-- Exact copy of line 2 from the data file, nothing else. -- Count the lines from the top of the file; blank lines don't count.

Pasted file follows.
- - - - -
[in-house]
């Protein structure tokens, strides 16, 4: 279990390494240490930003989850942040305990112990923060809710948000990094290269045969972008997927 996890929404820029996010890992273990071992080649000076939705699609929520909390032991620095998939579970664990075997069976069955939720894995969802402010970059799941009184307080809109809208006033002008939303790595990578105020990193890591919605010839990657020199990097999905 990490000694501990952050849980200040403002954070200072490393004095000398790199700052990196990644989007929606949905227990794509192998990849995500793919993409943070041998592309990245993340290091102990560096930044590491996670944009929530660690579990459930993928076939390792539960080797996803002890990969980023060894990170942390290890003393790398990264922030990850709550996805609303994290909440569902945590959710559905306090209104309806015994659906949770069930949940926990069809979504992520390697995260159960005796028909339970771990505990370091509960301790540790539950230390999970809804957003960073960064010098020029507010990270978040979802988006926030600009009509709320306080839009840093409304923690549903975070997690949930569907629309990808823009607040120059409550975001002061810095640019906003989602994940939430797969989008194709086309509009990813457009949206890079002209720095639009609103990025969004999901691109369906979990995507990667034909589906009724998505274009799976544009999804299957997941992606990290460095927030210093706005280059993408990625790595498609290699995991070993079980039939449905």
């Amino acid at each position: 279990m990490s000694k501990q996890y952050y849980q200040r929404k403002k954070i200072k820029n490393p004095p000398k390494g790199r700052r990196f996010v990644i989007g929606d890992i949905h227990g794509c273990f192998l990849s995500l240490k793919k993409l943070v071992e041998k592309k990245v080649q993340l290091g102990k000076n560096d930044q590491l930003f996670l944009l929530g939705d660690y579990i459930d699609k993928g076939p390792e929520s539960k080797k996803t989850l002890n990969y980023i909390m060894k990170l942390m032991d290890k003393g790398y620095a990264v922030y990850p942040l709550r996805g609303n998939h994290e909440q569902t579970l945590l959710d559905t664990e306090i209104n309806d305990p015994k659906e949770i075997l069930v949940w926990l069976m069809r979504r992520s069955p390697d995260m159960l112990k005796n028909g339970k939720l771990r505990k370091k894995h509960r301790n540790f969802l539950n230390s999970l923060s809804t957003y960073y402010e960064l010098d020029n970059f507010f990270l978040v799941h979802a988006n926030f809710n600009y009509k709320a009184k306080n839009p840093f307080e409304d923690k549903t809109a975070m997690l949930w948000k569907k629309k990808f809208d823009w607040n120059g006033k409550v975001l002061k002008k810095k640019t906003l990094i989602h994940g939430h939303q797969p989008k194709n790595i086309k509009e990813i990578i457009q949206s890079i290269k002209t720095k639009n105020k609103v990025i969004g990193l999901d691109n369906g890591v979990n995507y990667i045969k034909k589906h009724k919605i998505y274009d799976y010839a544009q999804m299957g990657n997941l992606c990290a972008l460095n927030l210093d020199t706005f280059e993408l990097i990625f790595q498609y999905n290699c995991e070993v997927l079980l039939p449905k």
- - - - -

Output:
């Protein structure tokens, strides 16, 4: 279990390494240490930003989850942040305990112990923060809710948000990094290269045969972008997927 996890929404820029996010890992273990071992080649000076939705699609929520909390032991620095998939579970664990075997069976069955939720894995969802402010970059799941009184307080809109809208006033002008939303790595990578105020990193890591919605010839990657020199990097999905 990490000694501990952050849980200040403002954070200072490393004095000398790199700052990196990644989007929606949905227990794509192998990849995500793919993409943070041998592309990245993340290091102990560096930044590491996670944009929530660690579990459930993928076939390792539960080797996803002890990969980023060894990170942390290890003393790398990264922030990850709550996805609303994290909440569902945590959710559905306090209104309806015994659906949770069930949940926990069809979504992520390697995260159960005796028909339970771990505990370091509960301790540790539950230390999970809804957003960073960064010098020029507010990270978040979802988006926030600009009509709320306080839009840093409304923690549903975070997690949930569907629309990808823009607040120059409550975001002061810095640019906003989602994940939430797969989008194709086309509009990813457009949206890079002209720095639009609103990025969004999901691109369906979990995507990667034909589906009724998505274009799976544009999804299957997941992606990290460095927030210093706005280059993408990625790595498609290699995991070993079980039939449905």